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Friends mocked her for taking 'boy subjects'... but now Eimhear will get paid to do techie degree

By Rebecca Black

Published 25/07/2015

Eimhear Carey (18) has received a Deloitte Bright Start award to study business with computing
Eimhear Carey (18) has received a Deloitte Bright Start award to study business with computing

Friends poked fun at her for taking "boy subjects" but Eimhear Carey had the last laugh after securing a university scholarship thanks to her scientific mind.

The 18-year-old, who attended St Killian's College in Carnlough, Co Antrim, has been selected for Deloitte's Bright Start programme.

Through this she will complete her degree in business with computing at the Ulster University over five years, receiving a salary throughout her studies and then potentially getting a job at the end.

Eimhear developed her love of science through the BT Young Scientist competition, into which she entered a time-compressed transport tester - a device to estimate damage done to goods during travel - and came second.

The gadget, which is now being used by Camlin Power in Lisburn, helped Eimhear land her technology consultant role with Deloitte.

"I've been interested in technology since first form," she said. "There were a lot of girls in our technology class, but it was perceived as a boys' subject. Some people used to laugh at me.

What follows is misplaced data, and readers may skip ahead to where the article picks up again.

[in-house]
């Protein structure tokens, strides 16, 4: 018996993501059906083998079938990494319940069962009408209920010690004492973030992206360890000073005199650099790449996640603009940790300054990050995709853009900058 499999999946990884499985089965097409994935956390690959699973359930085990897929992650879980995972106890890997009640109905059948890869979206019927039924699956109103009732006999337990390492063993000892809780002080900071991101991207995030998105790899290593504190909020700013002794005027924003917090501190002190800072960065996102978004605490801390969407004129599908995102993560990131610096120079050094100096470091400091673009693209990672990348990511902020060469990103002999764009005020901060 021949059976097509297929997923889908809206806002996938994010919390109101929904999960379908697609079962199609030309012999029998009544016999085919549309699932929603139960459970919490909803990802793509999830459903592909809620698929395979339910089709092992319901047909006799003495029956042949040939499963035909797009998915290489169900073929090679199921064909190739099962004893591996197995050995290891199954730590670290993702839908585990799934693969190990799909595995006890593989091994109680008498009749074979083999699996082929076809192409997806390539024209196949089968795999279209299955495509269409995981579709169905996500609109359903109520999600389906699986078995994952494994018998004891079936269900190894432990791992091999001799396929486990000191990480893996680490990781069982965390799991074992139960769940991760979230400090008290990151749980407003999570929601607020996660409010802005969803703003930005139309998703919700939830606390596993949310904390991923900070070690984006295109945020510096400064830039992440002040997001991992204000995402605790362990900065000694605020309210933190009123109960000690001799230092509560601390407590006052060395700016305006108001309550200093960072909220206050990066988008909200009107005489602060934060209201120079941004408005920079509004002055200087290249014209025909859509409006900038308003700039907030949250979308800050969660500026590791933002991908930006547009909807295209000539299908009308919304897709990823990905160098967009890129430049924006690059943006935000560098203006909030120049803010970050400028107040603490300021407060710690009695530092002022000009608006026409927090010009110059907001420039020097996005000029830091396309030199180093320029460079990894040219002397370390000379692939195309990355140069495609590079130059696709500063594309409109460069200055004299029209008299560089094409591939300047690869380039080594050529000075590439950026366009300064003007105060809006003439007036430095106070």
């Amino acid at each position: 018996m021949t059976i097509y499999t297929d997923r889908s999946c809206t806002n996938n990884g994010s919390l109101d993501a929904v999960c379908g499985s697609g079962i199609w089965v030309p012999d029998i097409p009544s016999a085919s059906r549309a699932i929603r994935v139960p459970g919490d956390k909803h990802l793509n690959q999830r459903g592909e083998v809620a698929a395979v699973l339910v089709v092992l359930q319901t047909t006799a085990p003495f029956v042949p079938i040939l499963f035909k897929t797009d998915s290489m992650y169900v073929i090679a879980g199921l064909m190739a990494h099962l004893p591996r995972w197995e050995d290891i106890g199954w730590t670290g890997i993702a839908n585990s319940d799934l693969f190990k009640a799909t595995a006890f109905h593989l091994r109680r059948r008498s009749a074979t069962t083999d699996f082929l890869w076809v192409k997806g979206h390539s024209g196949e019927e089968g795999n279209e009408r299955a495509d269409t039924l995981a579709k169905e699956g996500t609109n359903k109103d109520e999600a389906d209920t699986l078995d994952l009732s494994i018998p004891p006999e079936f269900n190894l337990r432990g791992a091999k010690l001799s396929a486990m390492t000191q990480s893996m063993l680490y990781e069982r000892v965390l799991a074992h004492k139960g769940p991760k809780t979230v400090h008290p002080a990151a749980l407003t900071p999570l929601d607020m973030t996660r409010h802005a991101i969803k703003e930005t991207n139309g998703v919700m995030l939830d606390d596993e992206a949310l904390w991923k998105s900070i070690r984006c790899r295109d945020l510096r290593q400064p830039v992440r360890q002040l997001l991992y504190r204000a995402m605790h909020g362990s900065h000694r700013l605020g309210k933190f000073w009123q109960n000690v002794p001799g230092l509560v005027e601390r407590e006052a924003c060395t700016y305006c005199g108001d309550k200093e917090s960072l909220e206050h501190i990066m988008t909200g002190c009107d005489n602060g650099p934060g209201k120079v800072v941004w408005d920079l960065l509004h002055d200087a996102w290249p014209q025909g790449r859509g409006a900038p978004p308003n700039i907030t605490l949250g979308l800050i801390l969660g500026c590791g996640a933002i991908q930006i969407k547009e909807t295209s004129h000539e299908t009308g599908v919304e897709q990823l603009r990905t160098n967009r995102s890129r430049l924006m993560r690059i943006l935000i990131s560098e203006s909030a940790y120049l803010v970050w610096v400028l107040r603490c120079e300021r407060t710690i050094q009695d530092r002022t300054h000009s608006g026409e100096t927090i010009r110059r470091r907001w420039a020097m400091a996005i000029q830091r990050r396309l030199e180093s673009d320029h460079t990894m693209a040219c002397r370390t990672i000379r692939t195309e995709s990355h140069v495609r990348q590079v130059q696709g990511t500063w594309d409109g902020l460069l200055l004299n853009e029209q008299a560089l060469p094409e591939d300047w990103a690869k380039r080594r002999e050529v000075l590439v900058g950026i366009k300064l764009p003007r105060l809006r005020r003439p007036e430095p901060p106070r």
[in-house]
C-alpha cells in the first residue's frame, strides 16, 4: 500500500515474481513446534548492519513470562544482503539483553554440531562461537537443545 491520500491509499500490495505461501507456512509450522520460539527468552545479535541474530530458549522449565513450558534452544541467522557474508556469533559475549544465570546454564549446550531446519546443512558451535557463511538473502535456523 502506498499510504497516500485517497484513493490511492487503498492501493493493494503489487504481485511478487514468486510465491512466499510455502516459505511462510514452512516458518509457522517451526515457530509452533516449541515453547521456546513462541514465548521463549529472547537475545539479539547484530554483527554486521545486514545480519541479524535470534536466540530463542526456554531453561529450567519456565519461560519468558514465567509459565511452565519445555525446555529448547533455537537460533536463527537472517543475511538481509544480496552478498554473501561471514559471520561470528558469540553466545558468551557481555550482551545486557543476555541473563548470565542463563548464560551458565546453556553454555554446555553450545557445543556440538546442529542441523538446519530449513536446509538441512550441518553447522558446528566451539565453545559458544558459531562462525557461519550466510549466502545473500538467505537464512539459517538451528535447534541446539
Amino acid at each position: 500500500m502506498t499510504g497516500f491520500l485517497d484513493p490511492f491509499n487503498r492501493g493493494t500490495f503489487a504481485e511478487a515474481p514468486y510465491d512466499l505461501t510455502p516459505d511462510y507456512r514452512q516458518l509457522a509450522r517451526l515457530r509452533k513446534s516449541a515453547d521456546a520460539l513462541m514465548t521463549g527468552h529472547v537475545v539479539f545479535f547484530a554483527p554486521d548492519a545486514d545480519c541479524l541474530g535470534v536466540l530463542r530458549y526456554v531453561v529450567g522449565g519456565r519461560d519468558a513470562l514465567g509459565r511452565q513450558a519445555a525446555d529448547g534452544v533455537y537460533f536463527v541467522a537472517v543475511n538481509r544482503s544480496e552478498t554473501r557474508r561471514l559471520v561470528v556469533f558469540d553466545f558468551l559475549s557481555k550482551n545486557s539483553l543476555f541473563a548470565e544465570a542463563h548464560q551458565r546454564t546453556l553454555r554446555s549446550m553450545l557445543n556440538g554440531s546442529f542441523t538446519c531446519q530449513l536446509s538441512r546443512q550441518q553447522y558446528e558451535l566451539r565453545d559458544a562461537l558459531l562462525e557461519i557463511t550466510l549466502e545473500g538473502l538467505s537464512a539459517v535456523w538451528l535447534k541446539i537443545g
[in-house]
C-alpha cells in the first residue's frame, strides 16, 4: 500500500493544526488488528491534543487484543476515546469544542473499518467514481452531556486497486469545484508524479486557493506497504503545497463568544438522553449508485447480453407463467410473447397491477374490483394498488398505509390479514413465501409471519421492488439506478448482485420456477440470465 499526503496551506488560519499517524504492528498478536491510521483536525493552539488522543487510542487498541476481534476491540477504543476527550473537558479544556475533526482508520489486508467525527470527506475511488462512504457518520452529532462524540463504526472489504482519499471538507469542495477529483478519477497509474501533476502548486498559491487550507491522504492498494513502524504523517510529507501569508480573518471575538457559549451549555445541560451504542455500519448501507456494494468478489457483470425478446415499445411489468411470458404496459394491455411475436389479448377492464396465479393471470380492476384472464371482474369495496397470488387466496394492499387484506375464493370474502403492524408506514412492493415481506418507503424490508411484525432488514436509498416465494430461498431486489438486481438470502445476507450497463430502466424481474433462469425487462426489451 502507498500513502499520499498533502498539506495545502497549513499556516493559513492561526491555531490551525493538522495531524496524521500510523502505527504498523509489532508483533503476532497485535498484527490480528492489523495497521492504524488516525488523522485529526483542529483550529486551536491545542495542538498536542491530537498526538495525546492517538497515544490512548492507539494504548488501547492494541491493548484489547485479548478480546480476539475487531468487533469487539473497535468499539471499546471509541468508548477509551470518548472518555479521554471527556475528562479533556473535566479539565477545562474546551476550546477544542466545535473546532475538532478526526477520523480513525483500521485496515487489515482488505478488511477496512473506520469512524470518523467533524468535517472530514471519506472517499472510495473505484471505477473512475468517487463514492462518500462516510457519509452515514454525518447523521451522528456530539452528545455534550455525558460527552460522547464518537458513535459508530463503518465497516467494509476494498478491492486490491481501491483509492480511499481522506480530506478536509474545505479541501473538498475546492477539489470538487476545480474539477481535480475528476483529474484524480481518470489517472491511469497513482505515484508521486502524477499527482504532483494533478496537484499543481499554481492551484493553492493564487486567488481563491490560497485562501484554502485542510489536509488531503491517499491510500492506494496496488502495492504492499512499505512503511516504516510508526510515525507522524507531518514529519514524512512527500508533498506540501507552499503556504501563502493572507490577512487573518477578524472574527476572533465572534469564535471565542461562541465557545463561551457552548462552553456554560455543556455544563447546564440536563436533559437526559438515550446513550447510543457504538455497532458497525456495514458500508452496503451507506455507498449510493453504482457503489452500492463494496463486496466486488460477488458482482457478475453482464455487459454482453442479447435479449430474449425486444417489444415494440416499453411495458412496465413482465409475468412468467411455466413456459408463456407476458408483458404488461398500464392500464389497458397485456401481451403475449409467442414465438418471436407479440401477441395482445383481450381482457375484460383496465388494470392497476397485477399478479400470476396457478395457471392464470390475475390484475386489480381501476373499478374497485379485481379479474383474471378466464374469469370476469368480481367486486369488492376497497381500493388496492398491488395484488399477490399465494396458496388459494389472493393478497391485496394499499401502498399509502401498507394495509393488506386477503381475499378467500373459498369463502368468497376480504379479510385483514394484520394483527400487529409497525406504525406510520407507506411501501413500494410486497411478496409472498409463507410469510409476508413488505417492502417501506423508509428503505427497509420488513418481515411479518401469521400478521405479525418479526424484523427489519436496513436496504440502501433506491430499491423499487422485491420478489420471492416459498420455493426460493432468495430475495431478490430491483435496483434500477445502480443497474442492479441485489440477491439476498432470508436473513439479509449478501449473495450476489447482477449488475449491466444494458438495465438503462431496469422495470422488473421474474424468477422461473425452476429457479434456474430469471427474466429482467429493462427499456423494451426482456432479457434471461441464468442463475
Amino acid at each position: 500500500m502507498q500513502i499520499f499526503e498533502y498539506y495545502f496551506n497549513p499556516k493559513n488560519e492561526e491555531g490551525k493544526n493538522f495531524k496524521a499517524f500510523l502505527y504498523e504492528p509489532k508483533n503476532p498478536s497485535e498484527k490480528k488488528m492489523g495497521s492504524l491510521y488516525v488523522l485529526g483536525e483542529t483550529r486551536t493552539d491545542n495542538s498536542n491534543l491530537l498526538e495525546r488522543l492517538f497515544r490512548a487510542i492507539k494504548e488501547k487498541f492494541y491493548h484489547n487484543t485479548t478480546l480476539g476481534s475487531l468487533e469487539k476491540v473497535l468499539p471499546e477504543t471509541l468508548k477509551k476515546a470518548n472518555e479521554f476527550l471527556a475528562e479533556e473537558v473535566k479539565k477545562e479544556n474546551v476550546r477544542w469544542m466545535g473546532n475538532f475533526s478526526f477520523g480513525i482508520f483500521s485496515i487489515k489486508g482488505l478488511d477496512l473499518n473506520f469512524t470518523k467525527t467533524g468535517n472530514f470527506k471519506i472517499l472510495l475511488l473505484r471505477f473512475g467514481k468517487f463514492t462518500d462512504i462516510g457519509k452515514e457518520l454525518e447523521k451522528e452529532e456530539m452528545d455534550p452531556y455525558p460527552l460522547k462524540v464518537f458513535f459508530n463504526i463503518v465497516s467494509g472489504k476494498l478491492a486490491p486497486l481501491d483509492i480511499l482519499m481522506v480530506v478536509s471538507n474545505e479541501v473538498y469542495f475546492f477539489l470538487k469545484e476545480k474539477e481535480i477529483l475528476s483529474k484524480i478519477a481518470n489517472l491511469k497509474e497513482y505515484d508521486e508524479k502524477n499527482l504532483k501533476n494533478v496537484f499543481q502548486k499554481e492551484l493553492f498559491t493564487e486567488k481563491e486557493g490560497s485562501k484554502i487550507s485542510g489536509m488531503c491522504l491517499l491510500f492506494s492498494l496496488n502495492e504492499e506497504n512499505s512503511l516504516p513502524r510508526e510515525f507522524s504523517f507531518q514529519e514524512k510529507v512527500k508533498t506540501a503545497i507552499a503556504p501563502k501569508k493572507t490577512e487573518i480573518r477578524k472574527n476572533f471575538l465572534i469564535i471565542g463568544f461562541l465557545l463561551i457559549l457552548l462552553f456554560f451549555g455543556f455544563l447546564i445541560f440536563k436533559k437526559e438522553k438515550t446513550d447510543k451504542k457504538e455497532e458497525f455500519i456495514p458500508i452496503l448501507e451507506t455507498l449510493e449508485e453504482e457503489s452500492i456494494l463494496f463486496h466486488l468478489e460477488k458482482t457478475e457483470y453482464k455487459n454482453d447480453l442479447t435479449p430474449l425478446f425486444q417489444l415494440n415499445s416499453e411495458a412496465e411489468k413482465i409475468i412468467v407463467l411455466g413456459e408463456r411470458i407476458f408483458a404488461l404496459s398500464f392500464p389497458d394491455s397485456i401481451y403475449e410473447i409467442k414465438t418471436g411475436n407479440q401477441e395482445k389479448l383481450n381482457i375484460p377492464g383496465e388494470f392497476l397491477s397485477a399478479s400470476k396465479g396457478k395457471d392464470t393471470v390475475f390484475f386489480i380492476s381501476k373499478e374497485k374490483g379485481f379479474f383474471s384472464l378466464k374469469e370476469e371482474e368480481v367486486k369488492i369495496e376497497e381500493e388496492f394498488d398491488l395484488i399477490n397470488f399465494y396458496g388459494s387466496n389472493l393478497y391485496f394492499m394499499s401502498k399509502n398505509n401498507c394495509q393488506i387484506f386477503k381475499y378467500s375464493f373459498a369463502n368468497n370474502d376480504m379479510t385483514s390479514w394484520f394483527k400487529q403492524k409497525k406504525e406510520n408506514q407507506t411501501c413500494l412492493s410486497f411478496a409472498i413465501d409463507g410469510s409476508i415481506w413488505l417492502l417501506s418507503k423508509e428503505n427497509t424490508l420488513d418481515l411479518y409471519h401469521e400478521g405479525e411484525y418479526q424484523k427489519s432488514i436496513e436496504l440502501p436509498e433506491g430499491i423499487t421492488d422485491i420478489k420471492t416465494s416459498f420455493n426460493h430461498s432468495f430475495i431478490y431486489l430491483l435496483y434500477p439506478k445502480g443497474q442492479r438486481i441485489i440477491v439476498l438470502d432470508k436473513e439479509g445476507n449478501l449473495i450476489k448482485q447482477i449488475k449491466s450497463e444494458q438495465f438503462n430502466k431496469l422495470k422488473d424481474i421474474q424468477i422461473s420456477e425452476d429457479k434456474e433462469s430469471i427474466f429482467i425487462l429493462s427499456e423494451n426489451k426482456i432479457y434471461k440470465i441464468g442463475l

"It (the time-compressed transport tester) was a lot of work, but well worth it in the end.

"It was great to see all the other people's projects, and actually quite inspiring. I think that it helped me stand out when applying for Deloitte.

"Now I am hoping to get my A-levels, the Deloitte offer and a permanent job at the end of it all.

"It's nice to have the offer when many other people I know are still considering whether they should go to university."

Eimhear's teacher Sean Connolly said the BT Young Scientist competition helped encourage many school-age youngsters to get involved in technology.

"We have taken part in the competition for the last four years since our school was formed," Mr Connolly added.

"The competition has sparked a lot of interest in science and technology, and more and more pupils are coming forward with new ideas for each year's entry.

"We currently have four groups of pupils working on innovative projects for entry this year. There is no doubt that having taken part in the competition sets the pupils apart when it comes to gaining employment or securing sponsorship for university courses.

"The time-compressed transport tester from last year stands out as a very good project, and this device is currently being used by Camlin Power in Lisburn."

The BT Young Scientist competition is still accepting entries.

The closing date is September 29.

The 2016 exhibition will take place from January 6-9 next year at the RDS in Dublin.

As well as the incentive of getting a project shortlisted and experiencing a week at the exhibition in Dublin, there are more than 120 teacher and pupil awards to be won, including cash prizes, international trips and the overall title of BT Young Scientist & Technologist of the Year.

  • For further information on the exhibition and for details on how you can enter, simply visit

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